All About Space
WHAT'S ON BOARD?
Hall ion-powered thruster
Hall thrusters are electric propulsion devices that create thrust by ionising and accelerating a noble gas. They offer better fuel economy and allow larger payloads and more on-orbit manoeuvring. This thruster is a modified version of those used on Advanced Extremely High Frequency military craft.
The non-profit Planetary Society took advantage of the mission by hitching a ride, putting a small LightSail into Earth orbit. It carries four large, reflective sails that measure 32 square metres (344 square feet). Although too small to sail to the stars, the mirrored sails use the Sun’s energy to generate momentum. Photons within the Sun’s light push on the surface, lending a continuous thrust.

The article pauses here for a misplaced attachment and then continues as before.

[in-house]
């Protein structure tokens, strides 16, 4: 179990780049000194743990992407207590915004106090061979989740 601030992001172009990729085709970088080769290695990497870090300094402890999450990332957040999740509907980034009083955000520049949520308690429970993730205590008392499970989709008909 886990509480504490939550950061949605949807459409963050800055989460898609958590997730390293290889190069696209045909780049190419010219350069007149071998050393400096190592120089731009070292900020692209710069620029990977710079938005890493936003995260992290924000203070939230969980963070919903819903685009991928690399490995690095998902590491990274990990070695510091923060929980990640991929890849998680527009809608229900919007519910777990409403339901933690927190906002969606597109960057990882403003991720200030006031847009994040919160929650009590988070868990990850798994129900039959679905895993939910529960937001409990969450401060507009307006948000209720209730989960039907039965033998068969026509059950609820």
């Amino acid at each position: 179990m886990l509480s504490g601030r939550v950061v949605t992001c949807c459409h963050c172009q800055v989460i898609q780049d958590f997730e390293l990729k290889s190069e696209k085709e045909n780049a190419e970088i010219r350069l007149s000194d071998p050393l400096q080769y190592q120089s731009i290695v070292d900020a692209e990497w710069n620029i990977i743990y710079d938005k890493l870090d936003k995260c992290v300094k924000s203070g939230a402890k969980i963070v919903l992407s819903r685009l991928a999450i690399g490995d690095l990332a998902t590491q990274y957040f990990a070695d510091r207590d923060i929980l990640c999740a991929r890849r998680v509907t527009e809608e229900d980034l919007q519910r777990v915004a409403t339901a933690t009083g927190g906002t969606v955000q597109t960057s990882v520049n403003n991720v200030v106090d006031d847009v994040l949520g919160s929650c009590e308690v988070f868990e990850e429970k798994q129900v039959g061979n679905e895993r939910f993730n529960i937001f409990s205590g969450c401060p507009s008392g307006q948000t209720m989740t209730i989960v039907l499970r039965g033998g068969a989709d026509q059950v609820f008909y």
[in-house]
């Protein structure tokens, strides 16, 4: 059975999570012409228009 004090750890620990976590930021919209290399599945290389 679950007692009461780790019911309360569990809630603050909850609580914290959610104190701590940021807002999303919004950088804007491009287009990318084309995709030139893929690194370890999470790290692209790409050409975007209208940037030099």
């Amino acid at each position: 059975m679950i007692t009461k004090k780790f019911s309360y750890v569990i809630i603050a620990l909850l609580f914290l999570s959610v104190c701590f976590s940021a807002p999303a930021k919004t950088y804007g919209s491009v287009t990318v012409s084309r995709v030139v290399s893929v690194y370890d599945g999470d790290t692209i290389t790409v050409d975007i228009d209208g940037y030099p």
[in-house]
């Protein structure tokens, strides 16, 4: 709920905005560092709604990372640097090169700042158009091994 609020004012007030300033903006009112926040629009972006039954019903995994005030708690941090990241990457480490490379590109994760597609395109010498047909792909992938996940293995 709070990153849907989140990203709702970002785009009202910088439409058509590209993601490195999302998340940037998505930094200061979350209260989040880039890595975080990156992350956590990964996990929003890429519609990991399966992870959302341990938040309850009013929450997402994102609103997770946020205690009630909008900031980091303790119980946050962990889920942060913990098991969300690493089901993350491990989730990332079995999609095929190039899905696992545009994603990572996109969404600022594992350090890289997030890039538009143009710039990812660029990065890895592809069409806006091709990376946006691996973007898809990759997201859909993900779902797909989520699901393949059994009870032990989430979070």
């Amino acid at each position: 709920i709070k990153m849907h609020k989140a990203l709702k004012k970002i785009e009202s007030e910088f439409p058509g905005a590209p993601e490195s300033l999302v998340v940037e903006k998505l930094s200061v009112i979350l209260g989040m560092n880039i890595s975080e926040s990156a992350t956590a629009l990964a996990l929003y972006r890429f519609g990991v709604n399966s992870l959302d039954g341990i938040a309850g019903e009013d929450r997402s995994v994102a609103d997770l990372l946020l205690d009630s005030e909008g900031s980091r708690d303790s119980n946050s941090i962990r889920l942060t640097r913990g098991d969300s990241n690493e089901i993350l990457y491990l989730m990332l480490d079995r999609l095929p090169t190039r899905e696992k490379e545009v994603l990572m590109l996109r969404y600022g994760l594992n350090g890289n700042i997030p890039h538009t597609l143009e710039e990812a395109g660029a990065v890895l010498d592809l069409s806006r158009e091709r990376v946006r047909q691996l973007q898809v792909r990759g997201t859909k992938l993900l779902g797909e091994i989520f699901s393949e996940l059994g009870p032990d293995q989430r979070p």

CubeSats are miniature research satellites, and as well as LightSail, X-37B deployed a further nine. Highly technical, they included a satellite researching the hosting of web servers on a CubeSat, one testing the on-orbit operation of a Micro-Cathode Arc Thruster and one demonstrating the use of the Globalstar constellation to control low-Earth orbit spacecraft.
NASA test equipment
A NASA experiment called Materials Exposure and Technology Innovation in Space exposed 100 different materials to the harsh environment of space. It is hoping to expand on the results gained by conducting a similar experiment on board the ISS, with some of the materials previously looked at being taken on board the space plane for testing.
A good dollop of mystery technology
As befits a mystery mission, there are bound to be other items on board the space plane, but official sources are not letting slip on further details. It is likely that whatever is on board will be tested for the effects of long-term exposure. The bonus of a spacecraft like this is that any objects that are sent up can be brought back down for further tests.